**MATH 325 DeVry Week 2 iLab**

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**MATH 325 DeVry Week 2 iLab**

**MATH325**

**MATH 325 DeVry Week 2 iLab**

**MATH 325 DeVry Week 2 iLab**

Submit the output file as your Week 2 iLab.

Context! (Remember that statistics are far more than numbers or values – you need to know the context to perform a good analysis.) Asthmatics are commonly admitted to the hospital to help manage their asthma. They may require just a short stay, but it is not unusual that a long stay may be required in cases that also involve pneumonia or other factors. The hospital patient satisfaction survey given to these patients is reporting the patient’s overall assessment, and these values can range from 0 to 10.

**Measures of Central Tendency and Variability**

The steps required for completing the deliverables for this assignment (screen shots that correspond to these instructions can be found immediately following them).Complete the questions below and paste the answers from Minitab below each question (type your answers to the questions where noted). Therefore, your response to the lab will be this ONE document submitted to the Dropbox.

- Open Minitab
- Open the Health Care Data .mpjfile using Minitab.
- From Menus, select Stat, Basic Statistics and then Display Descriptive Statistics
- Choose Hosp, StayandHosp, Satisfaction as the variables then click OK.
- Highlight the output and use Ctrl + C to copy and then Ctrl + V to past the output into this document.

- To create a histogram, select Graph from the menu and choose Histogram.
- Choose With Fit (makes it easier to see if the graph is left-skewed, symmetric or right-skewed). Then click OK.
- Choose Hosp_Stay and Hosp_Satisfaction and then click OK. Click on the graphs and use Ctrl+C to copy and use Ctrl+V to paste both graphs in the box below.

- Think about it: Why are so many items listed as missing? What can be done if you want to run the analysis and not include all those missing data values that occur at the end of the data set? Why does the satisfaction data have missing information before the end of the data set? Do we want to include the fact that those data values are missing in our analysis?
- Explorations – suggested activities but not required: Use table on page 99 (Chapter 4, Exhibit 4-5) as a reference point for analysis or do Class Activity # 3 on page 121 of your book.
- Deliverable: Save this document and submit it as Week_2_i-Lab_YourNameHere.docx to the Dropbox.

**Definitions**

**Central Tendency:** Defined as statistics that describe the location of the distribution. This includes the mean, median, mode, and sum of all the values.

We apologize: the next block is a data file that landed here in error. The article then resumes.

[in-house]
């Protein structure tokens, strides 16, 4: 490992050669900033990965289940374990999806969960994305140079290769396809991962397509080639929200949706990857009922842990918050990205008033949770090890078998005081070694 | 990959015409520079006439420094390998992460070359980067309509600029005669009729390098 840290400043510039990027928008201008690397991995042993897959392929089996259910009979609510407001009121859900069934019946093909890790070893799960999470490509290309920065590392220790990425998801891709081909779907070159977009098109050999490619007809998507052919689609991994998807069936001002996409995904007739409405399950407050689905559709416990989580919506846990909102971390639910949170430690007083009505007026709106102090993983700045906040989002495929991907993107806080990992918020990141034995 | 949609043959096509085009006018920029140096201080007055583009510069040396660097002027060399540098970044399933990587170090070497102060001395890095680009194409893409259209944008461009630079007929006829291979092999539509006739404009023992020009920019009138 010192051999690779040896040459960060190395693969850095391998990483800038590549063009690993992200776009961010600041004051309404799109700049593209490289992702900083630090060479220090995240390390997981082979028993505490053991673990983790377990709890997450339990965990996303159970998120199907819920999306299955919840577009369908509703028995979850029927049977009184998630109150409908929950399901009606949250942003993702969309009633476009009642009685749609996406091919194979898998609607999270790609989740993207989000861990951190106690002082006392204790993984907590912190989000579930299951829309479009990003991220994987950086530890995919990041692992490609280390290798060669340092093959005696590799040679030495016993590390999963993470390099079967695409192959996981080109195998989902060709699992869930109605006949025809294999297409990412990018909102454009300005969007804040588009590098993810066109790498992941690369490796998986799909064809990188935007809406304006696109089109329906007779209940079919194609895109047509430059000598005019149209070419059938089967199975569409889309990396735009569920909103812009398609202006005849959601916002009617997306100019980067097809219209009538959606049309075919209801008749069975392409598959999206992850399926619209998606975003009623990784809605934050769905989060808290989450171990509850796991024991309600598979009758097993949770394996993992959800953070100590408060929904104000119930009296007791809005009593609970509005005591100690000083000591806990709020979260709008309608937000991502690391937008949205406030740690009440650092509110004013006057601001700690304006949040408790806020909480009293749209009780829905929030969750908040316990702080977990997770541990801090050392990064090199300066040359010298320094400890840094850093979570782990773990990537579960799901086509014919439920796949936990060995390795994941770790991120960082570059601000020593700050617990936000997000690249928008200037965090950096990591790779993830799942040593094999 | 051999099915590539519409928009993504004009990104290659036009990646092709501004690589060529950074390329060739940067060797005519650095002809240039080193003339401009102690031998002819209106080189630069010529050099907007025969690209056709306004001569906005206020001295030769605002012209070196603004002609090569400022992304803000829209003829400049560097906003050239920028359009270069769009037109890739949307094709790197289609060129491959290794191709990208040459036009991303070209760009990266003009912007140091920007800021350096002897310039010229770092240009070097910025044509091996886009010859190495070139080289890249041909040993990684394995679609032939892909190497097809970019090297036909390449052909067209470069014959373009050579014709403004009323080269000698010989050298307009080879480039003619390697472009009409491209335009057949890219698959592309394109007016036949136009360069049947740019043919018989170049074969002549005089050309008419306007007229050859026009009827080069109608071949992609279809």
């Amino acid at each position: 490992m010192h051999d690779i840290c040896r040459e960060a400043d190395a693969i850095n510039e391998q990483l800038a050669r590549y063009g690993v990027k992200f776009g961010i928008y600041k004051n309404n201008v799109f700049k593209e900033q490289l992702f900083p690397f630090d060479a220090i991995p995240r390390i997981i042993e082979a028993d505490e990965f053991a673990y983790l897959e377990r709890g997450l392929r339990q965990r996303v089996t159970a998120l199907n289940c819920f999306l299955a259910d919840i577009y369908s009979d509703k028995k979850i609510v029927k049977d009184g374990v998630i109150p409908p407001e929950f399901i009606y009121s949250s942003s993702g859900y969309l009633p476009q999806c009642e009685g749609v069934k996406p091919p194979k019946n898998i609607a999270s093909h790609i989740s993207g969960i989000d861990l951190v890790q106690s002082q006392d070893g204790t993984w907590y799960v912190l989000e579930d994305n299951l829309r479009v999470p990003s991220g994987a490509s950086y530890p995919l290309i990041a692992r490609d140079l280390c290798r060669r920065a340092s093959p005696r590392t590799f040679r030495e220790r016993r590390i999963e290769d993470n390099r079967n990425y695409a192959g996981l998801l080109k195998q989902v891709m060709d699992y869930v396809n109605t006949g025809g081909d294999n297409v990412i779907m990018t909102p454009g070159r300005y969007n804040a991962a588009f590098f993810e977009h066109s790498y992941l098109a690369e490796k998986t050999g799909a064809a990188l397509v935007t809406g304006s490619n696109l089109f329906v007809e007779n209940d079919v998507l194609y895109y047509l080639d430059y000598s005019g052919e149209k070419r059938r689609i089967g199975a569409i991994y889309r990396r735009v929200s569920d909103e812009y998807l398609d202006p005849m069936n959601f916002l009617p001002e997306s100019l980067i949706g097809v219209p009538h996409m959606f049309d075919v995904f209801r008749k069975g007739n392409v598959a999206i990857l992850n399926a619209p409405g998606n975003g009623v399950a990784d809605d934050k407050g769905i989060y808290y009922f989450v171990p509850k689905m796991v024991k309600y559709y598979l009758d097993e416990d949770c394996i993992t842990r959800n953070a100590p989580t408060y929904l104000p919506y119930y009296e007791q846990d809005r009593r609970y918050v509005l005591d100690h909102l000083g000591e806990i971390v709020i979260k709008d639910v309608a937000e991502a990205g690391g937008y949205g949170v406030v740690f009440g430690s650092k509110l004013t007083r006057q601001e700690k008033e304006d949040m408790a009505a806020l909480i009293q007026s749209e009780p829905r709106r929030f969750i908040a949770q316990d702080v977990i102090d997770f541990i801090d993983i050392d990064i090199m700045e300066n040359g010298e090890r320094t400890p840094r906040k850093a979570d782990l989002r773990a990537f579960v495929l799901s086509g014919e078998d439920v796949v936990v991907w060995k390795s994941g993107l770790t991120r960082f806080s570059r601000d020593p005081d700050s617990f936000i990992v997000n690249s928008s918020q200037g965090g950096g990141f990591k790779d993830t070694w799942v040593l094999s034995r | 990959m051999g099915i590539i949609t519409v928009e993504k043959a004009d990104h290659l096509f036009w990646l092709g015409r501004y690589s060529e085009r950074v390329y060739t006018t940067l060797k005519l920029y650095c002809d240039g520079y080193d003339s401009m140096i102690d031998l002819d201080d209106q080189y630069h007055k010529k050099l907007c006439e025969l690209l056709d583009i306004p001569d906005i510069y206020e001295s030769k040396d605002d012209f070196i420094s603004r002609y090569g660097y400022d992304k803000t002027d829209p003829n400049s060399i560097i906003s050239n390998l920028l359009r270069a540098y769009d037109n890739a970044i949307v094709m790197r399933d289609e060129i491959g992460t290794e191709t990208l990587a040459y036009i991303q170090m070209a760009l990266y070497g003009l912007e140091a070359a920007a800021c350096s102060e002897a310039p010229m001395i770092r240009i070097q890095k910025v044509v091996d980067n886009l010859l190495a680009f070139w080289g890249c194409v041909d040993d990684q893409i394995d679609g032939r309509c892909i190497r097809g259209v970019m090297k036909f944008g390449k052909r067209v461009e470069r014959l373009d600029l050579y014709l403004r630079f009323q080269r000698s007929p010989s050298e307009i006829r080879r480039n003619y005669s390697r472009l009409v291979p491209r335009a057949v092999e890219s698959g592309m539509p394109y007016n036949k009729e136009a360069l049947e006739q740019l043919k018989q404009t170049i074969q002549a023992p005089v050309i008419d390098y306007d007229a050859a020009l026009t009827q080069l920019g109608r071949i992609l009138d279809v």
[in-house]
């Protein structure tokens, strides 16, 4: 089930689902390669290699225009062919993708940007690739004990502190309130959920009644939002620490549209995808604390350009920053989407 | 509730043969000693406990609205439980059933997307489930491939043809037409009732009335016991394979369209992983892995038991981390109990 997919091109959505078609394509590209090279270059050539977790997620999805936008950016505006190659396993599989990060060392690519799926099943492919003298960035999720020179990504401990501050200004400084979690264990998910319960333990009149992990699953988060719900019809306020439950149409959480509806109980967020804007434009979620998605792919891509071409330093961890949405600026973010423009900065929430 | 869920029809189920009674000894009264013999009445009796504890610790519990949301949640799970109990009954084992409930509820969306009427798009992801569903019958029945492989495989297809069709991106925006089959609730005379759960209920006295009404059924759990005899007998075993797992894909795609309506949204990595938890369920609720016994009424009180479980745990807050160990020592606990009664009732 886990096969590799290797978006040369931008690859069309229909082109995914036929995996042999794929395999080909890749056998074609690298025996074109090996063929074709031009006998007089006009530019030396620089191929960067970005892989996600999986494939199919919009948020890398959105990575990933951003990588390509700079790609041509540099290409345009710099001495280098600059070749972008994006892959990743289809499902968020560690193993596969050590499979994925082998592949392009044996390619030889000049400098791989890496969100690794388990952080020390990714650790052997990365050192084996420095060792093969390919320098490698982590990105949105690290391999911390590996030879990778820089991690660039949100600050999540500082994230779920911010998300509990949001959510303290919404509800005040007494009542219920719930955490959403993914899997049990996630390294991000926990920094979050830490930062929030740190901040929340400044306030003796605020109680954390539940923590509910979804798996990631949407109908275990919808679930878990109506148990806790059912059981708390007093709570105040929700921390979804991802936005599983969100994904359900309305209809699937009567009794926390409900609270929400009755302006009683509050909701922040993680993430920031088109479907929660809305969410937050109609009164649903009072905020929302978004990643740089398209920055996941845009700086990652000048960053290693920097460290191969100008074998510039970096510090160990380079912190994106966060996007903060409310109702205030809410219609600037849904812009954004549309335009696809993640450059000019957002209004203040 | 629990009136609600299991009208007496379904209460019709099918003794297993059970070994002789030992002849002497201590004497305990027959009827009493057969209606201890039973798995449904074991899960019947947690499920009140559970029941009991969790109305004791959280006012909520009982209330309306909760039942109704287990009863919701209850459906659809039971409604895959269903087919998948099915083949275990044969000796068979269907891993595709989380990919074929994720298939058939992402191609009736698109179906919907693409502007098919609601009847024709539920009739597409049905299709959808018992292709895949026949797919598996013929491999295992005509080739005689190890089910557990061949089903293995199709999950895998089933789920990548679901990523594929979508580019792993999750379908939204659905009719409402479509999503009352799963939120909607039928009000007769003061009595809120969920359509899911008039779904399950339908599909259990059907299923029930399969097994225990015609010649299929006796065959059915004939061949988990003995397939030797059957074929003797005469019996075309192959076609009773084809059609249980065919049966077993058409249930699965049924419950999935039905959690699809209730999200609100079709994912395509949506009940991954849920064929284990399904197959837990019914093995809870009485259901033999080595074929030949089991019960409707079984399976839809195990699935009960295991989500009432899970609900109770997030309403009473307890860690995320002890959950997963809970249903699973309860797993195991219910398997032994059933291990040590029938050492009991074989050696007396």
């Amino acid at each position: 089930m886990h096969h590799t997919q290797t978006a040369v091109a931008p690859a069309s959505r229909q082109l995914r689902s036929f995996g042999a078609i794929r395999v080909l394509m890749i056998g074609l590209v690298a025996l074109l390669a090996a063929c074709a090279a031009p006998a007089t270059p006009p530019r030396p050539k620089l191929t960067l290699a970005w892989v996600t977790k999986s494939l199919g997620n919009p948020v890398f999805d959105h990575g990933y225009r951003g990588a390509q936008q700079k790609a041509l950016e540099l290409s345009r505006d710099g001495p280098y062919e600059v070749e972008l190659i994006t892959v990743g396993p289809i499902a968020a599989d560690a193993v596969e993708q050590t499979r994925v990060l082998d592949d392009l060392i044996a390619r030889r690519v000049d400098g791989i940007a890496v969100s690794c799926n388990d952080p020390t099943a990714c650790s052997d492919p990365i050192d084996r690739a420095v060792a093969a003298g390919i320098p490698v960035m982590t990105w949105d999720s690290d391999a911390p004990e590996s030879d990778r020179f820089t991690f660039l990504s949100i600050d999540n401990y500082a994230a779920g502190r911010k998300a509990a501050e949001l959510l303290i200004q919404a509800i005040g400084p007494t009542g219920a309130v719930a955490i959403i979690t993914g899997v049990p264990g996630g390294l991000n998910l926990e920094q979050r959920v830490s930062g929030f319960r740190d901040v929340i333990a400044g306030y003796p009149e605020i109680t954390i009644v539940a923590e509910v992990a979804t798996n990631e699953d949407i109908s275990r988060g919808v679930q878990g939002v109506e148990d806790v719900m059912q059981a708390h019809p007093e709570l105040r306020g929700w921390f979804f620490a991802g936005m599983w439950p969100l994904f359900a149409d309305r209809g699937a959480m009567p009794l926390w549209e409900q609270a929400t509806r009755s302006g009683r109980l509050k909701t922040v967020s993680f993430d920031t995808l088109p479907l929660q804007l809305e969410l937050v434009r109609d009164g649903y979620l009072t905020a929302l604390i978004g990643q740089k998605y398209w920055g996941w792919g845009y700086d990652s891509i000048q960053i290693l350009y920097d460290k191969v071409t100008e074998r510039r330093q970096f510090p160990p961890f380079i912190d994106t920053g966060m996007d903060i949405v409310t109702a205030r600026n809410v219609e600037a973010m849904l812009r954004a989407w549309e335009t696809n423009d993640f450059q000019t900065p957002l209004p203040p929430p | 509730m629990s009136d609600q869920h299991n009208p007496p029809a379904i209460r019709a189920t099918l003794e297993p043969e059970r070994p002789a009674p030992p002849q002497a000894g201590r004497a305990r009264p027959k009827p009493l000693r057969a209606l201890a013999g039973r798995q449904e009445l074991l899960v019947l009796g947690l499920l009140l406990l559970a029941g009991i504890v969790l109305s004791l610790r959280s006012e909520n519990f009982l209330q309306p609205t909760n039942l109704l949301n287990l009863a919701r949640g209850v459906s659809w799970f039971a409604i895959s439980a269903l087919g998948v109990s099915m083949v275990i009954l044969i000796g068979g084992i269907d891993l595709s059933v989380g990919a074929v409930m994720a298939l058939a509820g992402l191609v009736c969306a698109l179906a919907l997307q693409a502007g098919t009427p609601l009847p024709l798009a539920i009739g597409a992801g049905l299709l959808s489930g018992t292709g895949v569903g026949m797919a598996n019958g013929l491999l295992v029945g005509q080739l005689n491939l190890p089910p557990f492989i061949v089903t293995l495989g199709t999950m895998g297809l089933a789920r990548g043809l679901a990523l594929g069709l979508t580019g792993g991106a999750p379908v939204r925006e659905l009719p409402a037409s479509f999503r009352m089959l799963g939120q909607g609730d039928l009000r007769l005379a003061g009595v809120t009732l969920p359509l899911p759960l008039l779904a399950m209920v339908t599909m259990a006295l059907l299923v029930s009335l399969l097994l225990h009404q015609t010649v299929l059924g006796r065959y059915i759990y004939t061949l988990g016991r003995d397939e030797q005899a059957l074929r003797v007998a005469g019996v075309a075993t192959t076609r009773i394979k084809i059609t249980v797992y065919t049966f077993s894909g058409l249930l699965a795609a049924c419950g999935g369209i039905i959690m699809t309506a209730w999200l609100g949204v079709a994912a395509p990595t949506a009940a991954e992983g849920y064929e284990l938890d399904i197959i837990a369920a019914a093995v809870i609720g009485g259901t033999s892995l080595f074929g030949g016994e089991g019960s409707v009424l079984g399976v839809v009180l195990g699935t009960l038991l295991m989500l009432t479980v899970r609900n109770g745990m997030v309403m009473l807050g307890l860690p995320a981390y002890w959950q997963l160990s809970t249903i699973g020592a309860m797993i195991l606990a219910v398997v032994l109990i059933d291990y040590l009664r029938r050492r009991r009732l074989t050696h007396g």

**Mean.** A measure of central tendency. The arithmetic average, the sum divided by the number of cases.

**Median.** The value above and below which half of the cases fall, the 50th percentile. If there is an even number of cases, the median is the average of the two middle cases when they are sorted in ascending or descending order. The median is a measure of central tendency not sensitive to outlying values (unlike the mean, which can be affected by a few extremely high or low values).

**Mode.** The most frequently occurring value. If several values share the greatest frequency of occurrence, each of them is a mode. The Frequencies procedure reports only the smallest of such multiple modes.

**Minimum.** The smallest value in the dataset.

**Maximum.** The largest value in the dataset.

**S.E. Mean.** A measure of how much the value of the mean may vary from sample to sample taken from the same distribution. It can be used to roughly compare the observed mean to a hypothesized value (that is, you can conclude the two values are different if the ratio of the difference to the standard error is less than –2 or greater than +2).

**StDev.** A measure of dispersion around the mean. In a normal distribution, 68% of cases fall within one standard deviation of the mean and 95% of cases fall within two standard deviations. For example, if the mean age is 45, with a standard deviation of 10, 95% of the cases would be between 25 and 65 in a normal distribution.

**Variance **(not included by default in Minitab).A measure of dispersion around the mean, equal to the sum of squared deviations from the mean divided by one less than the number of cases. The variance is measured in units that are the square of those of the variable itself.

**Range **The difference between the largest and smallest values of a numeric variable, the maximum minus the minimum.

**Percentile Values (Q1, Median, Q3). **Values of a quantitative variable that divide the ordered data into groups so that a certain percentage is above and another percentage is below. Quartiles (the 25th, 50th, and 75th percentiles) divide the observations into four groups of equal size default in Minitab). If you want an equal number of groups other than four, select Cut points for equal groups. You can also specify individual percentiles (for example, the 95th percentile, the value below which 95% of the observations fall).

**IQR** (Interquartile Range). This is the middle 50% of the data calculated by Q3 – Q1.

To include descriptive statistics that are not displayed by default, in the Display Descriptive Statistics dialog Box, select Statistics. In the dialog box that pops up, select the other items for descriptive statistics. Then click OK, OK